In 1974, she founded the Jane Goodall Institute, which is active in protecting the environment.
Dr. Goodall has written too many books to list, including many children's books.

Florence Nightingale
(1820 - 1910)
Florence Nightingale pioneered the use of hygiene and sterilization in military field hospitals during the Crimean War. It was her work to clean up a medical barracks in Istanbul that caused the death rate there to drop from ~43 per cent to 2 per cent. She developed a very strong desire to move health care away from cold, impersonal, crowded hospitals to the patients' homes.
"my view you know is that the ultimate destination is the nursing of the sick in their own homes. … I look to the abolition of all hospitals and workhouse infirmaries. But it is no use to talk about the year 2000."
Nightingale believed in and heavily used a data-based approach to determining how well hospitals and health care officials were caring for their patients. She was one of the first health care professionals who gathered and analyzed copious amounts of statistical data throughout her career. To present the results of her work in tracking deaths due to needlessly poor conditions, Nightingale developed the Polar-area Diagram, also known as the Rose Diagram. This diagram was derived from the pie chart, but is actually useful in comparing multiple data sets (the pie chart is just about the most useless way of presenting data imaginable).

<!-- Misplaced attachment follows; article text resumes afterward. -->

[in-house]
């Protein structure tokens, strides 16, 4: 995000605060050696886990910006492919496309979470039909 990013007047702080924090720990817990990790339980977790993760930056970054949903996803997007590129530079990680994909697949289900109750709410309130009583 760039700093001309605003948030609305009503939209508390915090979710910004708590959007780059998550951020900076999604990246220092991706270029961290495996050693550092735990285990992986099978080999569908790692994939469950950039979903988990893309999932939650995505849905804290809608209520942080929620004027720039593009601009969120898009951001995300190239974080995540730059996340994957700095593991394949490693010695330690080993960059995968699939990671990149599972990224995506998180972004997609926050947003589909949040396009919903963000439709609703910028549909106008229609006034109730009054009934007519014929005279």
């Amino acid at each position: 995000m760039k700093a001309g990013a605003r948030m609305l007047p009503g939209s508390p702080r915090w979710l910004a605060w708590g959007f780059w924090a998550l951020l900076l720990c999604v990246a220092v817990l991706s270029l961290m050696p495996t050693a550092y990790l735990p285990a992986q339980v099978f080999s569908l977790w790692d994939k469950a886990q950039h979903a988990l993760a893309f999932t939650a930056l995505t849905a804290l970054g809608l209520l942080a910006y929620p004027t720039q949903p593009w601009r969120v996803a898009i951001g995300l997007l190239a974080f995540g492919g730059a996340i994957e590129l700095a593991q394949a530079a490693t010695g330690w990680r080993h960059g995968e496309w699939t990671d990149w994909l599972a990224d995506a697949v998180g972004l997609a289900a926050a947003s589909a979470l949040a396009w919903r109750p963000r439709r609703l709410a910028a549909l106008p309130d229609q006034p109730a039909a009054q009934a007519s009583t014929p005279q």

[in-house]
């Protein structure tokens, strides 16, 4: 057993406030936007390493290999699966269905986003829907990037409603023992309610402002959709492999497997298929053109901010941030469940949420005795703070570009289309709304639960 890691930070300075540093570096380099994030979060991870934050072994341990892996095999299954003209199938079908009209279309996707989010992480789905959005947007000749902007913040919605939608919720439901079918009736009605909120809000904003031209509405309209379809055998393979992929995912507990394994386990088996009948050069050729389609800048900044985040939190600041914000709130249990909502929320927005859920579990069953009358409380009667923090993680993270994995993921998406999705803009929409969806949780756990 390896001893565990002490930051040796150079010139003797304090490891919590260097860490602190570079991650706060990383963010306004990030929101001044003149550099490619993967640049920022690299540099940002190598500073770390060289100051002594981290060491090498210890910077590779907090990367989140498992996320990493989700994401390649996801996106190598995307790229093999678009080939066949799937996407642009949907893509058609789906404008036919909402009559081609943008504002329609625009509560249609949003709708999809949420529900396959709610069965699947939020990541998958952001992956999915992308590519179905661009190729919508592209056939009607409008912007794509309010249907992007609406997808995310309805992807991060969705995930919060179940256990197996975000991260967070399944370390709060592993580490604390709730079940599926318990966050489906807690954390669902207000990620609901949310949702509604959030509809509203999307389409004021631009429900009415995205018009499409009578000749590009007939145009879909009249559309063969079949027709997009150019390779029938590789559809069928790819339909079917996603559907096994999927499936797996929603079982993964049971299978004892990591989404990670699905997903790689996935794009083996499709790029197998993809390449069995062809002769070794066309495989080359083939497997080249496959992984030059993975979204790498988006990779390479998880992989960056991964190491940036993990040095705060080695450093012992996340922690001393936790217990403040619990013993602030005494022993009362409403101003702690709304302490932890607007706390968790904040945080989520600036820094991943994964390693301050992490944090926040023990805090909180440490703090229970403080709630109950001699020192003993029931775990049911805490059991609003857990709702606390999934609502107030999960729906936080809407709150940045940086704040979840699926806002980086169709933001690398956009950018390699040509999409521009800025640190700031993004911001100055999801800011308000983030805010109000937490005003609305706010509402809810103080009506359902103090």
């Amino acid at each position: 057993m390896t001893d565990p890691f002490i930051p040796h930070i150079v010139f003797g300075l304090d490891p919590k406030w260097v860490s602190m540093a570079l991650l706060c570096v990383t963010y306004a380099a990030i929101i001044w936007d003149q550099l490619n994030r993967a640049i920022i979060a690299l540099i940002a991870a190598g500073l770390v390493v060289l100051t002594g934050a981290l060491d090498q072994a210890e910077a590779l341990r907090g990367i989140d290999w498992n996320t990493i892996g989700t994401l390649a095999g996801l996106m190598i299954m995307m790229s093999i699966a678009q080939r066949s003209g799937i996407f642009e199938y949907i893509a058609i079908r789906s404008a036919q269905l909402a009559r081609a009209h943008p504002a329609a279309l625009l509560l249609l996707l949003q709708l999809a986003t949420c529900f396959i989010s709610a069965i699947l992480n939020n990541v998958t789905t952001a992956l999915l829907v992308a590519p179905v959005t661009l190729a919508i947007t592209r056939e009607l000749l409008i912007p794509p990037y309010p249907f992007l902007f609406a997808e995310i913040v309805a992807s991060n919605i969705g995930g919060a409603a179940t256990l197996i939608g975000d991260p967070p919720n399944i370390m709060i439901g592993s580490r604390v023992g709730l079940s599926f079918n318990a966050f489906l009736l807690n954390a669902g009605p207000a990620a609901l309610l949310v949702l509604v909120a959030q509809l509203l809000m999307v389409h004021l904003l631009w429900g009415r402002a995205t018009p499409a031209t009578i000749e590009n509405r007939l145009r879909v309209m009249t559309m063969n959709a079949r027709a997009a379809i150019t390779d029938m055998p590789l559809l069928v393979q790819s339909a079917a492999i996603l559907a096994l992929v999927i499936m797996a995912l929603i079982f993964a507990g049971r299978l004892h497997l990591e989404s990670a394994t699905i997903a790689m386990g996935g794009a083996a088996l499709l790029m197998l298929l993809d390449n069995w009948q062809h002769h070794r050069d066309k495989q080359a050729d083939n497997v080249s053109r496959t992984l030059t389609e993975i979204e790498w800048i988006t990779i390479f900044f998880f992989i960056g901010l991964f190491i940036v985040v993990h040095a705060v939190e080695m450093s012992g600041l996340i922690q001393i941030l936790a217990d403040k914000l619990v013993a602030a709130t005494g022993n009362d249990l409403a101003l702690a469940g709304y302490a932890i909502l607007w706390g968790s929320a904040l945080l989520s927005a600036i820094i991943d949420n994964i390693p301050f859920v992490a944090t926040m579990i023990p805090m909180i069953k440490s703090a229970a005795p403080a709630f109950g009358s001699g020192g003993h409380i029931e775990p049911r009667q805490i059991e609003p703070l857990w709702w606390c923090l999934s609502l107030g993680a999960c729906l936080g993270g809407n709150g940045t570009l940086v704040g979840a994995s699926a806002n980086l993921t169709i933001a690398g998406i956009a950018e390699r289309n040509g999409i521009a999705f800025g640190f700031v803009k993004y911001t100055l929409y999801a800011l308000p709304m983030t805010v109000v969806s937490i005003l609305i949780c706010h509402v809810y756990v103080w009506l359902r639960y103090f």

In 1859, Nightingale was elected the first female member of the Royal Statistical Society.

Rear Admiral Grace Hopper, Ph.D. (1906 - 1992)
Grace Hopper was at the forefront of computer development in the 40s.
She earned her Ph.D. in mathematics at Yale in 1934 and taught at Vassar from 1931 to 1943, when she joined the US Navy Reserves, where she served on the Mark I programming staff. She essentially invented the compiler, which is a bit of software that translates a human-readable programming language into machine language. COBOL, the business programming language still in use today, was based on her compiler FLOW-MATIC. She pioneered the use of reusable computer code (reducing errors and making software extensible), and was one of the developers of UNIVAC I.

Dr. Lisa Randall
Dr. Rosalind Franklin
Mary Somerville
Caroline Herschel
Carolyn Shoemaker
Dr. Sally Ride
Dr. Olivia Judson

There are, of course, many, many more, but here's my problem: I don't have the space to talk about each and every famous influential woman in science and mathematics. Or even about my favorites. :( This page is already getting long and I'm feeling guilty about having to choose one over the others.

I may try to post some about some other people during this month. We'll see how time works out. If you have a favorite (or several), post in a comment and I will look her up and post a paragraph or so when time allows.

1 comment:

deborah said...

Thank you Moses for celebrating these great women. Many of them I did not know about although I did read a novel about Dr. Marie Curie back in my eary twenties. I can't remember if it was a novel based on fact or a biography but I do know that I was facinated with both her life and her accomplishments.